Now contrast that with health care. Close your eyes again and imagine walking into a hospital. Except that you don’t walk in, you are wheeled in on a gurney directly from an ambulance, unconscious after a bad car crash. You don’t know anything about the product or service being offered, and can’t know anything because you are unconscious. You are relying on the doctor to make the proper decisions about your care without any input or direction from yourself. You also don’t know what the care will cost, and the doctor cannot even communicate a range of costs to you because, well, you are unconscious. Similarly, the doctor doesn’t have complete information about the product and service he will provide. He may quickly observe your extensive injuries, and have heard about your vital signs from the paramedics, but until he starts operating, he might not know the full degree of your injuries. Only then can he start to estimate the cost of the procedures required to save your life. Further, the doctor might not know if you are able to pay for his services before starting to provide care. You may not have proof of insurance on you, and since you are unconscious, the doctor can’t ask you about your insurance status. In many life threatening cases, the doctor also can’t wait to find out you payment status before starting care, lest you expire while waiting for confirmation that you can pay.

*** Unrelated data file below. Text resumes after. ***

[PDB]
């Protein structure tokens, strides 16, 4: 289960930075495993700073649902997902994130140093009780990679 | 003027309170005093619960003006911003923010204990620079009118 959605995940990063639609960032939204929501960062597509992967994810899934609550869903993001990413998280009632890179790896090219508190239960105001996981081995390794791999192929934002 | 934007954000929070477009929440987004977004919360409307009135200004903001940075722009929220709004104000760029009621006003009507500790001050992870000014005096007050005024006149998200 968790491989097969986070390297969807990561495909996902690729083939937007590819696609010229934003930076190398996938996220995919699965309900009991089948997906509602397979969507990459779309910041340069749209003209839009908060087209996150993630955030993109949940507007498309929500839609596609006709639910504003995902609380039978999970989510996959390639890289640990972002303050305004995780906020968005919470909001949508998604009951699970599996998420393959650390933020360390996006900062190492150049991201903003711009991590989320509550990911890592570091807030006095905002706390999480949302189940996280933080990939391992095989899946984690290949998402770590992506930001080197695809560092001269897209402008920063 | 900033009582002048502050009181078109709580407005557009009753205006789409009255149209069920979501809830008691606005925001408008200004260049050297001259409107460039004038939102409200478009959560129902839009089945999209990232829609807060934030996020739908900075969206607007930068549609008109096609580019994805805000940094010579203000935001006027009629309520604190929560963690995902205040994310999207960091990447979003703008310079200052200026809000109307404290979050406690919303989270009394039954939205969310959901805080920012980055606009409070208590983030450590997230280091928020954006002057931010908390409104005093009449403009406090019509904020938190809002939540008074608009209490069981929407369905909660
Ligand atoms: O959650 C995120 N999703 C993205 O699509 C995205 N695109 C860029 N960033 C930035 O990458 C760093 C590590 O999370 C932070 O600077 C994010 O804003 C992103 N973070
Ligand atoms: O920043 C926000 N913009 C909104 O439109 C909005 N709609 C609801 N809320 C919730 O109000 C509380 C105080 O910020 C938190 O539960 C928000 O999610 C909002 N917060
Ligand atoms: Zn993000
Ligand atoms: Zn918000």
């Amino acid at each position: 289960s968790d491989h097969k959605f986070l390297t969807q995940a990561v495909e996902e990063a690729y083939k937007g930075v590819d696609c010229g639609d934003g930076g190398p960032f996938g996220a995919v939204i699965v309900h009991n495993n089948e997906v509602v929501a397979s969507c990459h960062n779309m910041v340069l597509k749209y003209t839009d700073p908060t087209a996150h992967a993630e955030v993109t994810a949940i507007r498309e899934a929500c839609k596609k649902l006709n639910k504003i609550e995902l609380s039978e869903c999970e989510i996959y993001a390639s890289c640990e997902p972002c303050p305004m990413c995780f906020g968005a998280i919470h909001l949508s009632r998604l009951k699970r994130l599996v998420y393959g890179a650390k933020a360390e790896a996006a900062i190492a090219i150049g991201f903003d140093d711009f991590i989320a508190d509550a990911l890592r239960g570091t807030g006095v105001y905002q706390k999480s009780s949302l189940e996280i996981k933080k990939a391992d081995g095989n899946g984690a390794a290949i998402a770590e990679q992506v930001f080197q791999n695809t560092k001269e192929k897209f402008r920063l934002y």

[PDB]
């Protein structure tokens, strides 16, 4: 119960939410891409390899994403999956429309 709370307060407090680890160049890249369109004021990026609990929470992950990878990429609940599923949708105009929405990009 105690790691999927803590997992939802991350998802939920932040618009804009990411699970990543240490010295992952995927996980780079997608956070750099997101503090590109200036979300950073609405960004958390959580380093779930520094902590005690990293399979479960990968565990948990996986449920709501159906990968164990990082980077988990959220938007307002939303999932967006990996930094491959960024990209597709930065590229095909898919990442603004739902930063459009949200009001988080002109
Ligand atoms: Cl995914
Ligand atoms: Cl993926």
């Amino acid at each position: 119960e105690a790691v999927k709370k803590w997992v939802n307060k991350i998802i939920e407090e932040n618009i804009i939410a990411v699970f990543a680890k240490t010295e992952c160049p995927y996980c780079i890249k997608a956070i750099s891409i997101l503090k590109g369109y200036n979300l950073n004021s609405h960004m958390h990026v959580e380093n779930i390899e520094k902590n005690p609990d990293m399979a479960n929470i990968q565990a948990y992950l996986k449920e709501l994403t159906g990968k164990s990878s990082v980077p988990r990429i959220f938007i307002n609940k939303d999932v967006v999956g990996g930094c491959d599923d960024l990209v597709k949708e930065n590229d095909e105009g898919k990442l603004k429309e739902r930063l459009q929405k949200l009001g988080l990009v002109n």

An entrance to a hospital emergency room. But where are the prices, and what product will you receive? And how can you make a conscious choice about the service you’re going to receive if you’re wheeled in unconscious on a gurney?

This situation, which earned George Akerlof his Nobel prize for investigating, is called asymmetric information. Economist call this a market failure — a situation where the free market does not work properly. In this type of market failure, one or both of the parties of the transaction (buyer or seller), don’t have perfect information about the transaction, and as a result can’t make a well informed decision about the transaction. Bad outcomes can, and frequently do happen.

In health care, the problem of asymmetric information is particularly acute. The most significant bad outcome is that the doctor might not get compensated for their services. Ultimately, to have doctors, they must get paid for their services, or they will have to find an alternative career to buy food and put a roof over their head. And, if you then would like to get the services of a doctor, one might not be available, because they elected to work in a more lucrative trade, such as plumbing.

To explore this problem one step further, consider a case where a poor patient without any savings, or living family members, arrives unconscious to the emergency room with life threatening injuries. And after the best efforts of some dedicated doctors and nurses, the patient unfortunately succumbs to his injuries. He has no savings, and no living family members who could possibly be billed for the service of the hospital. Who pays for the treatment? A doctor might be able to afford a few pro bono cases, but if too many patients like this come through the emergency room door eventually this will bleed the doctor of money and force them into bankruptcy.